Land Resources

The small size of most small island developing States, coupled with land tenure systems, soil types, relief and climatic variation, limit the area available for urban settlement, agriculture, mining, commercial forestry, tourism and other infrastructure, and create intense competition between land use options. Most aspects of environmental management in small island developing States are directly dependent on, or influenced by, the planning and utilisation of land resources, which in turn are intimately linked to coastal zone management and protection in those States. The major long-term land management issue in small island developing States is the degradation of the limited land area due to a variety of factors, including overuse because of high population pressure on a limited resource base; deforestation due to unsustainable commercial logging or permanent conversion to agricultural or grazing pursuits; and other episodic events, such as fire. Natural events, such as catastrophic cyclones, are also major contributors.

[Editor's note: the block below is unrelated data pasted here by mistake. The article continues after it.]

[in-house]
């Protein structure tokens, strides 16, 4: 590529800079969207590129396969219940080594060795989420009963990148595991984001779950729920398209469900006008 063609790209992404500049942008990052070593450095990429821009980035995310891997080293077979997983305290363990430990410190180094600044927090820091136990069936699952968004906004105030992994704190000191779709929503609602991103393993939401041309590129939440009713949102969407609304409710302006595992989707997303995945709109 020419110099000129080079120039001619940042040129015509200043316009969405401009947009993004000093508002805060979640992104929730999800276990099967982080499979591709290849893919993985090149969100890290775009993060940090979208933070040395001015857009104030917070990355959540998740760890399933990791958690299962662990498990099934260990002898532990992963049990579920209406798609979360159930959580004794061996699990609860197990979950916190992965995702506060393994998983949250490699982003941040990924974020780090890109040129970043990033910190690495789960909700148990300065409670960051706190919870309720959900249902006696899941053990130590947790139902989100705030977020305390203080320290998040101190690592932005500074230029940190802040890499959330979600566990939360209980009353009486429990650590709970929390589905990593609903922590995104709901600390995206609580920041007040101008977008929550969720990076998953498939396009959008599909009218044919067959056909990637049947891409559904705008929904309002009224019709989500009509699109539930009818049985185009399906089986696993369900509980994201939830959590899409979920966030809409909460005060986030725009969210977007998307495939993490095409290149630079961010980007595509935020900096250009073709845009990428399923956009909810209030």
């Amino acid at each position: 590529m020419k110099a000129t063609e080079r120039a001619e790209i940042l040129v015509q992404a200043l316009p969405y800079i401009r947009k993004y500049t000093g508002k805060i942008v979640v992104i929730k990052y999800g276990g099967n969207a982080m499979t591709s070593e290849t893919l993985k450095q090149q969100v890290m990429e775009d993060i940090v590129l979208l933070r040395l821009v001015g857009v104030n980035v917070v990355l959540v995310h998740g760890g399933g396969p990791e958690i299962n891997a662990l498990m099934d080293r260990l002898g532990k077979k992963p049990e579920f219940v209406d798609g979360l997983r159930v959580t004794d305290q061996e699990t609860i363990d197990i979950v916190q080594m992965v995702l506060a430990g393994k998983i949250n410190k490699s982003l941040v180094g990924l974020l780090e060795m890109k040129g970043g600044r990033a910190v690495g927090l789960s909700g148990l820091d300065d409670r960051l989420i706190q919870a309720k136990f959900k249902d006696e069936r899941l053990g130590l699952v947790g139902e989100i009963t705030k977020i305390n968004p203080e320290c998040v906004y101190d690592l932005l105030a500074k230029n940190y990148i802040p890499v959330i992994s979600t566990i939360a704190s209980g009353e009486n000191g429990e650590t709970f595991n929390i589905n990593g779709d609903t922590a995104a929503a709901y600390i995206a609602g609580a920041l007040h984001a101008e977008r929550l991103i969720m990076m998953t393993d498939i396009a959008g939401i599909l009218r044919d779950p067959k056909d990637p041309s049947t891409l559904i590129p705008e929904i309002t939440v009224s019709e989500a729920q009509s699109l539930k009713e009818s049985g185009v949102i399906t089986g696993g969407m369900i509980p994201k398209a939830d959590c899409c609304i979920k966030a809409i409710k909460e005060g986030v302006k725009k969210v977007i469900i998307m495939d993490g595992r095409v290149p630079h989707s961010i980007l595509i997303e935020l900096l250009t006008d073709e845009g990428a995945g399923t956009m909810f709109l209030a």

Land degradation can result in accelerated erosion and a resultant decline in fertility and productivity, as well as a deterioration in water quality and the siltation of rivers, lagoons and reefs. Deforestation is also linked to a decline in the continuity and quality of village water supply, the depletion of genetic, wood and non-wood plant resources, and the fading away of traditional forest, lagoon and reef-based subsistence life systems. The basic principles and specific actions that are required at the national, regional and international levels to support sustainable development in small island developing states in the area of land resources are outlined in Chapters 6 of the BPoA and MSI.